By Carrie B. Cherveny, Esq.

Employee Selection

Employers recalling employees from a furlough or leave of absence should proceed carefully and deliberately. Initially, it may be prudent for employers to consider only the most critical roles for recall. Managing a workforce in a COVID-19 environment is uncharted territory and employers may want to proceed with small, manageable steps.

Regardless of the employer’s approach, they must be sure that they are recalling employees on the basis of objective, job related classifications. The basis for the recall must be related to business needs and should not take into account any personal characteristics of the employee. For example, employers may not select employees to return based on familial status (they have small children home), medical status (they are “strong and healthy”), or age (they are young and not considered high-risk). Likewise, employers must be sure that their otherwise objective criteria does not result in a disparate impact. For example, we are bringing back all servers but none of the bus-people or food runners (and all the servers are female and the bus-people/food runners are male).

Recall discrimination lawsuits are on the rise. Employees are filing charges of discrimination with the EEOC at an increasing rate, alleging that their employers failed to recall them because of a discriminatory reason. Therefore, it’s likewise important for employers to ensure they have documentation that supports the legitimate and objective basis for their decisions.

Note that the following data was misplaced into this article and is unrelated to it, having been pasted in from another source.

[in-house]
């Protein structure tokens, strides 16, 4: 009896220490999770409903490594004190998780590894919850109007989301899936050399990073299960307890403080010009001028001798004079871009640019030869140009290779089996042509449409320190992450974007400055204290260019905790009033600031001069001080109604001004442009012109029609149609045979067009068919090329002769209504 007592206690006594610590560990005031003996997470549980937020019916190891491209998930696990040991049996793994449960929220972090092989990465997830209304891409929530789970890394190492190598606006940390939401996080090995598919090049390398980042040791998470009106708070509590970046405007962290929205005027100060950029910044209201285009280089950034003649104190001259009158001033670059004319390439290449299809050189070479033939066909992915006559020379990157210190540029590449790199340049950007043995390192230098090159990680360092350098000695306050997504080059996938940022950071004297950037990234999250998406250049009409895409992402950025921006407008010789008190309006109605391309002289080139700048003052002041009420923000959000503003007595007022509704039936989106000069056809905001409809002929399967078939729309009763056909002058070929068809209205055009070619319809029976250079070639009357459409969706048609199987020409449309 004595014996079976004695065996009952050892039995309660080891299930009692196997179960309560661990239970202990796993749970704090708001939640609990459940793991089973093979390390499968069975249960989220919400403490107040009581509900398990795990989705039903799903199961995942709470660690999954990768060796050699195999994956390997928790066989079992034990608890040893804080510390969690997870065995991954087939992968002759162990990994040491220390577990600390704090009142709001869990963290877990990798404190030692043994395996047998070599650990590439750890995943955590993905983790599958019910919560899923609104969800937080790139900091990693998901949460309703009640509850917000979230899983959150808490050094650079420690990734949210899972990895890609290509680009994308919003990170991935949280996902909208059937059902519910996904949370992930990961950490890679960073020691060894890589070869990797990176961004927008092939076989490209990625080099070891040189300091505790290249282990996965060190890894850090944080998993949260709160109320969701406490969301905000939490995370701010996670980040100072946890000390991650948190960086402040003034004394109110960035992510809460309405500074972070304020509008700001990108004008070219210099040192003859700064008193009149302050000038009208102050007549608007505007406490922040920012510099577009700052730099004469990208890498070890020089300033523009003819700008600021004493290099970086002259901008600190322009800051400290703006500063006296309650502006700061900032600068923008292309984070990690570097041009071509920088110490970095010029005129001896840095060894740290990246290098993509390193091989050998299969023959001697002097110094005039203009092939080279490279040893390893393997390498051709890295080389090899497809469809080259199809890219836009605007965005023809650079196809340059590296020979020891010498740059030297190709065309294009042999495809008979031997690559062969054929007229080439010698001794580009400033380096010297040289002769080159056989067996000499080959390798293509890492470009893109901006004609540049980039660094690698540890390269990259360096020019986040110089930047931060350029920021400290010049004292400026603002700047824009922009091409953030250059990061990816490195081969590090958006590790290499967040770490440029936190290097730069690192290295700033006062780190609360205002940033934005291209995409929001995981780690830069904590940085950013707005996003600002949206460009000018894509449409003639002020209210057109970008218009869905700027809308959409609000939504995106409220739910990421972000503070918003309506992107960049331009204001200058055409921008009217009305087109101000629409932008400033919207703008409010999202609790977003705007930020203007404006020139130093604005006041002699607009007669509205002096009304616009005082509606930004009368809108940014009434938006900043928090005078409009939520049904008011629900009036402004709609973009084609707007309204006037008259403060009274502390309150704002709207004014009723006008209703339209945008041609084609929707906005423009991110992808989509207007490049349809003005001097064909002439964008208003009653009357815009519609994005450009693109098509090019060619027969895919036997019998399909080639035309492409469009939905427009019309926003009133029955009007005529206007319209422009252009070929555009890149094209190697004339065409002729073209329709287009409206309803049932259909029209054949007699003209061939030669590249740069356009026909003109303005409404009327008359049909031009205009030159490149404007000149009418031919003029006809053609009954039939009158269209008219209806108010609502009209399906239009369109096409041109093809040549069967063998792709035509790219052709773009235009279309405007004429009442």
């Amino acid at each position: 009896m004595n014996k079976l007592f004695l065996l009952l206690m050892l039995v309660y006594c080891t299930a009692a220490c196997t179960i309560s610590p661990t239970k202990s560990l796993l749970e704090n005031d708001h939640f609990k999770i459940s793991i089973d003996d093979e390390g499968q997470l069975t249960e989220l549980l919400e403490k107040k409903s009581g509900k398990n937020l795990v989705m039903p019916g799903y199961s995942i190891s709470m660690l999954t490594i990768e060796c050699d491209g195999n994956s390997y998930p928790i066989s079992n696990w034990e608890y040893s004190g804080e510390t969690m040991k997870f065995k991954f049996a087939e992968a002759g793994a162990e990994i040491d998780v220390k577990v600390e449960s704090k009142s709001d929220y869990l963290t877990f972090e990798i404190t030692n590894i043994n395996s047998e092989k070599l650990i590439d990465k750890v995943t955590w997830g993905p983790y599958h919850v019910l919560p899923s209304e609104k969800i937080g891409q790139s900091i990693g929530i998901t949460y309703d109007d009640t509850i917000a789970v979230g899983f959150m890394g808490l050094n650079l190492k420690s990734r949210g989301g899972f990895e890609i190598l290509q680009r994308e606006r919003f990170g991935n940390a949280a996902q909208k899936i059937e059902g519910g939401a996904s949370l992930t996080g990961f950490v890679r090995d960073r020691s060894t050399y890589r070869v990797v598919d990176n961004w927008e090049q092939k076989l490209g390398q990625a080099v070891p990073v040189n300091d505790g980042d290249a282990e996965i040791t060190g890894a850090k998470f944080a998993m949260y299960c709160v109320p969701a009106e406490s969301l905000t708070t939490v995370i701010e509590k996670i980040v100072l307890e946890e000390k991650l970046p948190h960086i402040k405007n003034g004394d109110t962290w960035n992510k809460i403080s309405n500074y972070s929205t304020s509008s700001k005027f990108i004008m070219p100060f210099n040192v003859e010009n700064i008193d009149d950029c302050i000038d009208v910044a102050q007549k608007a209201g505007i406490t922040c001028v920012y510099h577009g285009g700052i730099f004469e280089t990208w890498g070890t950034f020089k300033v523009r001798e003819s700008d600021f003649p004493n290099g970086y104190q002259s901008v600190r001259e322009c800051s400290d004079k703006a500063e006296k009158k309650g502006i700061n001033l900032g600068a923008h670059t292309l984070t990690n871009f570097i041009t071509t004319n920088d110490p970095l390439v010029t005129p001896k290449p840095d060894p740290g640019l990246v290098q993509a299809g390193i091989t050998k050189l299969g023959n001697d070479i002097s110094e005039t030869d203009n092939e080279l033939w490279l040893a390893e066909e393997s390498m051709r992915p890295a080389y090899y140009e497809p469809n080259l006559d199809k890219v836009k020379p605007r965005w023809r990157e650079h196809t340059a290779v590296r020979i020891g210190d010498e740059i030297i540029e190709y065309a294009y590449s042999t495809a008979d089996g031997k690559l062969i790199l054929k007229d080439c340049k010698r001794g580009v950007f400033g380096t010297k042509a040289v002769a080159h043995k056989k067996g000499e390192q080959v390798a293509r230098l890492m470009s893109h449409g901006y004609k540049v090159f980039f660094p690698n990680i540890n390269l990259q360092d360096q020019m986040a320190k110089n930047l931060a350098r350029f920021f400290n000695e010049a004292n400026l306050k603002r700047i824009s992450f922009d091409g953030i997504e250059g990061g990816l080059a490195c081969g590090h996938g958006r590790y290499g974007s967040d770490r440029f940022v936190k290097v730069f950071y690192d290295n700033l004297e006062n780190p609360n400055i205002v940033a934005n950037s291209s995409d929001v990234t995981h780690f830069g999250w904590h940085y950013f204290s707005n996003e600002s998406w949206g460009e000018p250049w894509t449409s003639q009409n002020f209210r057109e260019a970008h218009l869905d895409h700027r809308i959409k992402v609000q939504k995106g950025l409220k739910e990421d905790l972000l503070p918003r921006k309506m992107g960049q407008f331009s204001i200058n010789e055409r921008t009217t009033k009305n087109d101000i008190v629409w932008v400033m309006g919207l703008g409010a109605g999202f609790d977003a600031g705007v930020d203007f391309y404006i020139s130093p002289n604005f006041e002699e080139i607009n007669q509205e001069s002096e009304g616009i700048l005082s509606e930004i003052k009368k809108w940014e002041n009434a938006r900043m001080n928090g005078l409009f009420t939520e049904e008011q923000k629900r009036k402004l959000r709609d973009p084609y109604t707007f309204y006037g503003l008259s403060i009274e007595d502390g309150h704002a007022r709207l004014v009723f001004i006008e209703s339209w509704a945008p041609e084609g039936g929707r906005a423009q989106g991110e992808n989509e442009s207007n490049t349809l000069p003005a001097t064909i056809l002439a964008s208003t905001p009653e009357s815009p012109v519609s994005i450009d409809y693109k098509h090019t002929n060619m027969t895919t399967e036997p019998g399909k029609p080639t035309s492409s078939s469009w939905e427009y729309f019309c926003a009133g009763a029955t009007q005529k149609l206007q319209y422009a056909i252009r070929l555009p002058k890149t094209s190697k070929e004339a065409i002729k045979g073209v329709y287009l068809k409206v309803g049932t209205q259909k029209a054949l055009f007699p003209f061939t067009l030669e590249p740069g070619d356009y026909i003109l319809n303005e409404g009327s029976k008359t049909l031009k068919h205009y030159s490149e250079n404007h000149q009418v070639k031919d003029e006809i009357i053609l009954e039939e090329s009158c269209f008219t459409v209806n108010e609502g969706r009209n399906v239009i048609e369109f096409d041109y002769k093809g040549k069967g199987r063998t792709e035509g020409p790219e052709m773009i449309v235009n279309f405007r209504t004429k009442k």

Recall Process

Employers recalling employees should do so in writing – even if they otherwise speak with the employee on the phone or via email/text/chat. Employers should provide the employee a written offer to return to work that includes certain and essential job-related information (see our sample attached to this blog). In many cases, the employee’s job duties, job titles, and/or compensation may have changed. However, even if the employer doesn’t make any changes to the employee’s position or compensation, it is best to memorialize and confirm the details of the employee’s position given the gap in service.

Health and Safety Protocols

As employees return to the workplace, employers are implementing new COVID-19 health and safety policies. The recall offer letter provides an opportunity to explain and deliver updated and/or new workplace policies including COVID-19 health and safety standards of conduct and safety rules. Providing the updated/new safety protocols in the recall offer letter can serve two purposes. First, it sets out the employer’s expectations, standards of conduct, and work rules right up front which will assist employers with their future policy enforcement. Second, employees may be concerned about the employer’s safety protocols and hesitant or resistant to return because they are afraid of contracting the virus. Providing the employer’s safety protocols right up front will help overcome employees’ fears and uncertainties regarding a return to work.

Nonetheless, employers should take an employee’s fear of returning to work seriously. At a minimum, OSHA provides protections for employee whistleblowers. It is incumbent upon employers to listen to the employees’ concerns and provide them with information that demonstrates the safety protocols and standards. Likewise, employers must be responsive to any deficiencies in the safety protocols. The OSHA General Duty Clause requires employers to provide a safe working environment for all employees in all industries. Included in the safety protocols must be an explanation that the employee may not enter the workspace if he/she:

  • Has had close contact with someone diagnosed with COVID-19;
  • Has symptoms of COVID-19;
  • Has been diagnosed with COVID-19.

In fact, the CDC recommends that employers implement daily employee COVID-19 screening (see our Back to Business Playbook). Employers may also want to screen employees for travel or other high-risk activities.